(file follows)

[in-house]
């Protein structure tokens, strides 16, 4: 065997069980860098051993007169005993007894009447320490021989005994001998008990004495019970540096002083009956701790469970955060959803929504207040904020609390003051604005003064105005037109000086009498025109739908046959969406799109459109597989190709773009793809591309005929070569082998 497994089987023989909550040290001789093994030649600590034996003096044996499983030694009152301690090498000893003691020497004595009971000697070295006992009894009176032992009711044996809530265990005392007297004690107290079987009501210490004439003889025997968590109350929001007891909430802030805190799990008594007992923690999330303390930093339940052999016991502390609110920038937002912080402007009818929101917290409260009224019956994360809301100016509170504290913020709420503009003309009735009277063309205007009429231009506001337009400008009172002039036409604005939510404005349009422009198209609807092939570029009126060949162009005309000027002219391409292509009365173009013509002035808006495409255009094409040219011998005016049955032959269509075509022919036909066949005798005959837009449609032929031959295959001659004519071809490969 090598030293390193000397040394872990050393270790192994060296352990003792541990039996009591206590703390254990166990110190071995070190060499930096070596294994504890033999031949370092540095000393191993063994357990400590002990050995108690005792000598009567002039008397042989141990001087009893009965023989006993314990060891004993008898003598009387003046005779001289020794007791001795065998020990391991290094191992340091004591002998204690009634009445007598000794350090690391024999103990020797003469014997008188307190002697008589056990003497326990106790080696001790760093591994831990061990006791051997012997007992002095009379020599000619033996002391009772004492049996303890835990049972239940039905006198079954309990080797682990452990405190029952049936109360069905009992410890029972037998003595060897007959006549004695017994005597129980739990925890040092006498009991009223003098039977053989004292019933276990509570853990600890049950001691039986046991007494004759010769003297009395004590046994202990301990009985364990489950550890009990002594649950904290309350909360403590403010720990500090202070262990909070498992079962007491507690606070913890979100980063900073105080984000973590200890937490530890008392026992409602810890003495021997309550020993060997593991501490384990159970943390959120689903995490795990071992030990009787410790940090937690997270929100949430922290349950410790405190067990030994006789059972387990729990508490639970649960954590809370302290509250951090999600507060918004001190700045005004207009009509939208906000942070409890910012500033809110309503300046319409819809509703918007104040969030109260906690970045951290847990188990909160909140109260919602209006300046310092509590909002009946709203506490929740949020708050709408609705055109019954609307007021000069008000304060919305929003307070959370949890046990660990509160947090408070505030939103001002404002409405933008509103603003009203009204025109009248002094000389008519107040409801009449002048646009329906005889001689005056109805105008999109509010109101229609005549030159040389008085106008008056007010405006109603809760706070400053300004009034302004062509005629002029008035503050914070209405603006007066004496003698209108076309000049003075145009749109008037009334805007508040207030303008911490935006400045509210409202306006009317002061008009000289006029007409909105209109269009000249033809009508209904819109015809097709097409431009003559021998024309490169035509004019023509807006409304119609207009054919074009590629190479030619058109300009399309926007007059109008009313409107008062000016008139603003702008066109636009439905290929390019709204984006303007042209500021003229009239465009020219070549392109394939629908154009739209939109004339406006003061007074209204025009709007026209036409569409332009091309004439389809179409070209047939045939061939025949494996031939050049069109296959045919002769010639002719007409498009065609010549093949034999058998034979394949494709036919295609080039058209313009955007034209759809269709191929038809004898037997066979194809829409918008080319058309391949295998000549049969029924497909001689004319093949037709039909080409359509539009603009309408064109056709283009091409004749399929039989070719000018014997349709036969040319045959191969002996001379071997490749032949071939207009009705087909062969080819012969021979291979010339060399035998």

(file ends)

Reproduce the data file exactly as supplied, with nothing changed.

[in-house]
């Protein structure tokens, strides 16, 4: 065997069980860098051993007169005993007894009447320490021989005994001998008990004495019970540096002083009956701790469970955060959803929504207040904020609390003051604005003064105005037109000086009498025109739908046959969406799109459109597989190709773009793809591309005929070569082998 497994089987023989909550040290001789093994030649600590034996003096044996499983030694009152301690090498000893003691020497004595009971000697070295006992009894009176032992009711044996809530265990005392007297004690107290079987009501210490004439003889025997968590109350929001007891909430802030805190799990008594007992923690999330303390930093339940052999016991502390609110920038937002912080402007009818929101917290409260009224019956994360809301100016509170504290913020709420503009003309009735009277063309205007009429231009506001337009400008009172002039036409604005939510404005349009422009198209609807092939570029009126060949162009005309000027002219391409292509009365173009013509002035808006495409255009094409040219011998005016049955032959269509075509022919036909066949005798005959837009449609032929031959295959001659004519071809490969 090598030293390193000397040394872990050393270790192994060296352990003792541990039996009591206590703390254990166990110190071995070190060499930096070596294994504890033999031949370092540095000393191993063994357990400590002990050995108690005792000598009567002039008397042989141990001087009893009965023989006993314990060891004993008898003598009387003046005779001289020794007791001795065998020990391991290094191992340091004591002998204690009634009445007598000794350090690391024999103990020797003469014997008188307190002697008589056990003497326990106790080696001790760093591994831990061990006791051997012997007992002095009379020599000619033996002391009772004492049996303890835990049972239940039905006198079954309990080797682990452990405190029952049936109360069905009992410890029972037998003595060897007959006549004695017994005597129980739990925890040092006498009991009223003098039977053989004292019933276990509570853990600890049950001691039986046991007494004759010769003297009395004590046994202990301990009985364990489950550890009990002594649950904290309350909360403590403010720990500090202070262990909070498992079962007491507690606070913890979100980063900073105080984000973590200890937490530890008392026992409602810890003495021997309550020993060997593991501490384990159970943390959120689903995490795990071992030990009787410790940090937690997270929100949430922290349950410790405190067990030994006789059972387990729990508490639970649960954590809370302290509250951090999600507060918004001190700045005004207009009509939208906000942070409890910012500033809110309503300046319409819809509703918007104040969030109260906690970045951290847990188990909160909140109260919602209006300046310092509590909002009946709203506490929740949020708050709408609705055109019954609307007021000069008000304060919305929003307070959370949890046990660990509160947090408070505030939103001002404002409405933008509103603003009203009204025109009248002094000389008519107040409801009449002048646009329906005889001689005056109805105008999109509010109101229609005549030159040389008085106008008056007010405006109603809760706070400053300004009034302004062509005629002029008035503050914070209405603006007066004496003698209108076309000049003075145009749109008037009334805007508040207030303008911490935006400045509210409202306006009317002061008009000289006029007409909105209109269009000249033809009508209904819109015809097709097409431009003559021998024309490169035509004019023509807006409304119609207009054919074009590629190479030619058109300009399309926007007059109008009313409107008062000016008139603003702008066109636009439905290929390019709204984006303007042209500021003229009239465009020219070549392109394939629908154009739209939109004339406006003061007074209204025009709007026209036409569409332009091309004439389809179409070209047939045939061939025949494996031939050049069109296959045919002769010639002719007409498009065609010549093949034999058998034979394949494709036919295609080039058209313009955007034209759809269709191929038809004898037997066979194809829409918008080319058309391949295998000549049969029924497909001689004319093949037709039909080409359509539009603009309408064109056709283009091409004749399929039989070719000018014997349709036969040319045959191969002996001379071997490749032949071939207009009705087909062969080819012969021979291979010339060399035998």